The capital structure and regulation of financial intermediaries is an important
topic for practitioners, regulators and academic researchers. In general, theory
predicts that firms choose their capital structures by balancing the benefits of
debt (e.g., tax and agency benefits) against its costs (e.g., bankruptcy costs).
This paper studies the impact and interaction of deposit insurance, capital requirements
and tax benefits on a bank's choice of optimal capital structure. Using a contingent
claims model to value the firm and its associated claims, we find that there exists
an interior optimal capital ratio in the presence of deposit insurance, taxes and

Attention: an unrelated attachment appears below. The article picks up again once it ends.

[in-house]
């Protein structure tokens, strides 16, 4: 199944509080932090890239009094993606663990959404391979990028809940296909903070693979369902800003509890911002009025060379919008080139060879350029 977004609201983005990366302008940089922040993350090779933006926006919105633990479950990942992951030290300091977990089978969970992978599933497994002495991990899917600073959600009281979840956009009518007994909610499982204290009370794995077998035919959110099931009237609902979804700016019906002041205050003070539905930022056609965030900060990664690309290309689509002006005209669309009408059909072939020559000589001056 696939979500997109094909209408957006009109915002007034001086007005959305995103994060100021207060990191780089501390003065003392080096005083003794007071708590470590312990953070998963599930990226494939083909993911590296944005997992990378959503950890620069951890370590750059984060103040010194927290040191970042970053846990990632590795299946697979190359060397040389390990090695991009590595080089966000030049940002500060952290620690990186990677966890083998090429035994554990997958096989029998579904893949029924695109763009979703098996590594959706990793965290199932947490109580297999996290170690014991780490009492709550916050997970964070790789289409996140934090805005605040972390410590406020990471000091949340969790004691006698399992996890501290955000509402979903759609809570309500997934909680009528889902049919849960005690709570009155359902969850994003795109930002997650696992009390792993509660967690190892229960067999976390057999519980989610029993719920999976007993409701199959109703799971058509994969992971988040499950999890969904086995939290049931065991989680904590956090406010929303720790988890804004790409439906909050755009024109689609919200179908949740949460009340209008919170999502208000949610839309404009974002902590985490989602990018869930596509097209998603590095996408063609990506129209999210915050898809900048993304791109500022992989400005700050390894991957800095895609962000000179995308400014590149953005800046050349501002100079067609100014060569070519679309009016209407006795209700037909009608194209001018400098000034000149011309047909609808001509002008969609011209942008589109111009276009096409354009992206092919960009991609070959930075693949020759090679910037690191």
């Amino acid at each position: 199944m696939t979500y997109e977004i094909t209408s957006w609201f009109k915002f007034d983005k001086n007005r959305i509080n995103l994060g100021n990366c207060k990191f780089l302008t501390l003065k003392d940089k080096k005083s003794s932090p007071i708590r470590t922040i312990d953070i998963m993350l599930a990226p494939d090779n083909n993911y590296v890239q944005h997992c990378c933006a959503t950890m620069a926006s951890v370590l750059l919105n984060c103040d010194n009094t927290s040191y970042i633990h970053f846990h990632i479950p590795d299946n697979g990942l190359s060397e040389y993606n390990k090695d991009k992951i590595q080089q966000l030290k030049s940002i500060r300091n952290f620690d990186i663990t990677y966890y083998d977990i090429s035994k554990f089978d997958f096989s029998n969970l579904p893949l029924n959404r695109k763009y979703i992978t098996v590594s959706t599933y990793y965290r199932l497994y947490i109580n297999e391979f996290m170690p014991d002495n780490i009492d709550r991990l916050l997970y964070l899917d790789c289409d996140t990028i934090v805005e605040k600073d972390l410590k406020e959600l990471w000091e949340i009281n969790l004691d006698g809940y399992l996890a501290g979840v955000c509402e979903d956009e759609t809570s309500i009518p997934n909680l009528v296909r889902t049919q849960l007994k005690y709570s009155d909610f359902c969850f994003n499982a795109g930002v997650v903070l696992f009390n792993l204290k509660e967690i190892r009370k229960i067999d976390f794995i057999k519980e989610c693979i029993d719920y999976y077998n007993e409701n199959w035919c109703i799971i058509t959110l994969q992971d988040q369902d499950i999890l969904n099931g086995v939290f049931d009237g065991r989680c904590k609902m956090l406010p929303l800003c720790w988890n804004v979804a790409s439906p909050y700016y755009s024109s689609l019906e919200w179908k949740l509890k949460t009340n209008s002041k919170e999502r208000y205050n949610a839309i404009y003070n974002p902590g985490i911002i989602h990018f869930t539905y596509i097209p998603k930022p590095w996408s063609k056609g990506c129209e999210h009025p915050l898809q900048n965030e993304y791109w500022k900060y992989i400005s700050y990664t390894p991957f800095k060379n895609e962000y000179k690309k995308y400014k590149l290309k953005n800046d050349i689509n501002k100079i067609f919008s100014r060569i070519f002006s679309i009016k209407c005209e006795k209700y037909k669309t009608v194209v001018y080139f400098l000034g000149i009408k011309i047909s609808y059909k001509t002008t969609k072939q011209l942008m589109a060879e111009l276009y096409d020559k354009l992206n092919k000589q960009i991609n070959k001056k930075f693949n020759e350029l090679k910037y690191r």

a minimum fixed capital standard as long as there is a significant financial burden
associated with violating capital requirements. Banks voluntarily choose to maintain
capital in excess of the minimum required in order to balance the risks of insolvency
(especially to future tax benefits) against the benefits of additional debt. Because
our model includes all three contingent claims, our results differ from those of
previous studies of the capital structure of banks that have generally found corner
solutions (all equity or all debt) to the capital structure problem.